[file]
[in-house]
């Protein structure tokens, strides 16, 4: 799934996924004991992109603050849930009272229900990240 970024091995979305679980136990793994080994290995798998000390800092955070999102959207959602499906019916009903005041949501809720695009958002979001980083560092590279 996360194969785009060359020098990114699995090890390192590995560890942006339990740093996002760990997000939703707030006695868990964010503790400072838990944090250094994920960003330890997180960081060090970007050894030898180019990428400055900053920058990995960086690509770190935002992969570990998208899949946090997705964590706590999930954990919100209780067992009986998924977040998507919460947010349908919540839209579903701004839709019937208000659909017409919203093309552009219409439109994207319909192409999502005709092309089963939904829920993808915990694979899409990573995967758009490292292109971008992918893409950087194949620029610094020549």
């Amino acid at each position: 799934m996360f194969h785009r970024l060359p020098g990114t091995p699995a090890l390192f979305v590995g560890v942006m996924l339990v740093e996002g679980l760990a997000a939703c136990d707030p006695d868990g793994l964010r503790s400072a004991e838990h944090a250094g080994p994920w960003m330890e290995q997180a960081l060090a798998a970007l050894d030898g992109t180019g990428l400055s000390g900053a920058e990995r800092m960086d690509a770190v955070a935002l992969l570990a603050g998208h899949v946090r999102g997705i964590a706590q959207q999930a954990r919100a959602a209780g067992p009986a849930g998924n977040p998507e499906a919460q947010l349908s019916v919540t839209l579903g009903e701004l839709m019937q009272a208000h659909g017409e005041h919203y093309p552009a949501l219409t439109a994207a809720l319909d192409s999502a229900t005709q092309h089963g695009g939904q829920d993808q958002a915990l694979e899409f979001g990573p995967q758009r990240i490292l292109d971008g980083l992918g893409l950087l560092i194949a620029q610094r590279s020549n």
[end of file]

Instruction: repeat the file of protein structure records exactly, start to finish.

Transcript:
[in-house]
């Protein structure tokens, strides 16, 4: 799934996924004991992109603050849930009272229900990240 970024091995979305679980136990793994080994290995798998000390800092955070999102959207959602499906019916009903005041949501809720695009958002979001980083560092590279 996360194969785009060359020098990114699995090890390192590995560890942006339990740093996002760990997000939703707030006695868990964010503790400072838990944090250094994920960003330890997180960081060090970007050894030898180019990428400055900053920058990995960086690509770190935002992969570990998208899949946090997705964590706590999930954990919100209780067992009986998924977040998507919460947010349908919540839209579903701004839709019937208000659909017409919203093309552009219409439109994207319909192409999502005709092309089963939904829920993808915990694979899409990573995967758009490292292109971008992918893409950087194949620029610094020549």
């Amino acid at each position: 799934m996360f194969h785009r970024l060359p020098g990114t091995p699995a090890l390192f979305v590995g560890v942006m996924l339990v740093e996002g679980l760990a997000a939703c136990d707030p006695d868990g793994l964010r503790s400072a004991e838990h944090a250094g080994p994920w960003m330890e290995q997180a960081l060090a798998a970007l050894d030898g992109t180019g990428l400055s000390g900053a920058e990995r800092m960086d690509a770190v955070a935002l992969l570990a603050g998208h899949v946090r999102g997705i964590a706590q959207q999930a954990r919100a959602a209780g067992p009986a849930g998924n977040p998507e499906a919460q947010l349908s019916v919540t839209l579903g009903e701004l839709m019937q009272a208000h659909g017409e005041h919203y093309p552009a949501l219409t439109a994207a809720l319909d192409s999502a229900t005709q092309h089963g695009g939904q829920d993808q958002a915990l694979e899409f979001g990573p995967q758009r990240i490292l292109d971008g980083l992918g893409l950087l560092i194949a620029q610094r590279s020549n």